Juke Joint Fest: Johnny Rawls at Hambone and Kent Burnside at Gentleman Lyfe

After Sherena Boyce and myself attended the Jimmy “Duck” Holmes party behind Sean “Bad” Apple’s juke joint in Clarksdale, we went different directions. She wanted to go to Kent Burnside’s performance at a new club called Gentleman Lyfe, which usually hosts more of a hip-hop crowd, but I wanted to catch Johnny Rawls’ performance at Hambone.

However, when I got to Hambone, I was somewhat disappointed. Rawls typically has a large band with horns on his albums, but at Hambone, he had a stripped-down trio band instead. Worse, the place was so crowded that I could not get anywhere near the stage. So I left there and headed around the corner to Gentleman Lyfe for Kent Burnside’s performance. Sherena got there about an hour after I did, but although Kent gave some rousing performances of Hill Country standards, the long day had taken a toll on me, and I was running on fumes. Ultimately, I left to head back to the hotel and to bed.

Juke Joint Fest: Sean Bad Apple’s Private Backyard Party With Jimmy Duck Holmes

Although the scheduled outdoor shows ended at 5 PM, Sean “Bad” Apple, who recently converted the old Club 2000 on Issaquena Avenue into the Bad Apple Blues Club, had a private invitation-only Jimmy “Duck” Holmes performance in the backyard of his club, which my friend Sherena was able to talk our way into since she knew Jimmy. The performance before a small crowd sitting on the ground was intimate, in Homes’ usual way, and was intended to highlight his new CD release. Sherena managed to buy copies of the disc and a T-shirt as well.

Juke Joint Fest Journal: Friday Night: Frank “Guitar” Rimmer Jr. at Red’s; Robert Kimbrough Jr at Bluesberry Cafe

After dinner, I began my first night of the Juke Joint Fest at Red’s Blues Lounge in Clarksdale to catch Grenada bluesman Frank “Guitar” Rimmer Jr. To my amazement, the place was packed with people. After a year of almost no live music, it was so good to see people back in a nightclub enjoying good blues in person. Unfortunately, Red’s has always been restrictive with regard to filming and sometimes even photography, so after Rimmer’s first set, I headed around to Bluesberry Cafe to catch Robert Kimbrough Jr, son of the late Junior Kimbrough. Robert was the first blues artist I met at my very first Juke Joint Festival back in the day; at that time he was selling a burned CD with a few songs on it. He has come a long way since those early days, with four studio albums to his credit. His performance at Bluesberry Cafe included songs from his new album The Pain Won’t Stop and several covers of songs recorded by his late brother David Kimbrough III, notably “Home Alone.” As at Red’s, there was a significant crowd at Bluesberry Cafe too, and the mood was jovial on the streets. It was a great way to kick off this year’s Juke Joint Fest.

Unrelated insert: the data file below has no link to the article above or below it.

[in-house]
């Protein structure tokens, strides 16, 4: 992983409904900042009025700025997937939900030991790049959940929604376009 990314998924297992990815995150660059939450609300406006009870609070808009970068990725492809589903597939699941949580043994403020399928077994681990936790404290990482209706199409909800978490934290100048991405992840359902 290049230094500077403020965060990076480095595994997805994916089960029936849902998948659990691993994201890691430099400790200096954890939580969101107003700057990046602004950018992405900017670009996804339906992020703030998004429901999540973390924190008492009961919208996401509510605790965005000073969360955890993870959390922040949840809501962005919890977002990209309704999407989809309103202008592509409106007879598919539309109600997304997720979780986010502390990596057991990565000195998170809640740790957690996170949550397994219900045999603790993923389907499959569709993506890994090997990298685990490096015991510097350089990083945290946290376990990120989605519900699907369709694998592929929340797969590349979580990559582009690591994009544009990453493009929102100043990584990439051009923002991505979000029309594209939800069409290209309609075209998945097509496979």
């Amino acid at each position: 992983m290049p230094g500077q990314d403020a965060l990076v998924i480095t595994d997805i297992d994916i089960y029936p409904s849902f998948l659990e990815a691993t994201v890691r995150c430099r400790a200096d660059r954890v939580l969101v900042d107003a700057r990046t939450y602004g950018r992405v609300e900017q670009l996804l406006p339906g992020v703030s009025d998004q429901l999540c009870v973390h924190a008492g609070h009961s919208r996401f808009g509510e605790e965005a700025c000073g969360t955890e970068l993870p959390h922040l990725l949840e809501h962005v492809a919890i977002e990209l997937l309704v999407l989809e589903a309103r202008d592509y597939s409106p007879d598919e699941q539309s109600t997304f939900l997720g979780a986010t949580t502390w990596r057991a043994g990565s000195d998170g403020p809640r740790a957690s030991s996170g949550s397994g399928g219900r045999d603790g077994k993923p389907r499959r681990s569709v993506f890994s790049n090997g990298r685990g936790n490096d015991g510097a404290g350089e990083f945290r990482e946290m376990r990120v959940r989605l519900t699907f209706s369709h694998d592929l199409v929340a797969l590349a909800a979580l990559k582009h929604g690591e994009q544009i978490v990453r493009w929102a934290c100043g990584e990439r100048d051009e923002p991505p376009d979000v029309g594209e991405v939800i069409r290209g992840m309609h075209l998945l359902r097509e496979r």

Australia Jones “Honeybee” Neal: A Powerful New Female Voice in the Mississippi Blues

I am not sure how my friend Sherena Boyce became aware of Australia Jones “Honeybee” Neal, but at some point a couple of years ago, she began to tell me of this female blues artist who was kin to the late Paul “Wine” Jones and who sounded something like Jessie Mae Hemphill. Since that time, we had wanted to help her market and promote herself as an artist, but the pandemic got in the way. Finally, here in April 2021, with the worst of the pandemic seemingly subsiding, we set up a time for her to come to Clarksdale so we could shoot still photos and video footage of her that we hope will enable her to gain notice and get more live performances.

“Honeybee,” as she likes to be called, lives at Indianola, in the Delta, but her guitar style more resembles the Hill Country style of blues than that of the Delta. She is furthermore a traditionalist, and has avoided the influence of most modern blues; her repertoire consists of old, traditional lyrics like “Baby, Please Don’t Go” or “Catfish Blues.” Her appearance should be welcomed at a time when most blues is of the Southern soul variety, and where female blues artists are few and far between outside of Southern soul.

Sean “Bad” Apple, blues musician and entrepreneur extraordinaire in Clarksdale was gracious enough to provide the use of his new club, the Bad Apple Blues Club, for our video and photo session on a Saturday afternoon before a small crowd of people who were in Clarksdale for the full week before Juke Joint Festival. His club, in the former Club 2000 building on Issaquena Avenue, has something of the authentic juke atmosphere of Red’s, but if the color scheme of Red’s revolves around red, Apple’s club revolves around blue. The space is tiny, but the atmosphere is warm and convivial. As for Australia Jones “Honeybee” Neal, she is a new voice of Mississippi blues that we will be hearing about for some time to come.

A Sunday Night in the Hill Country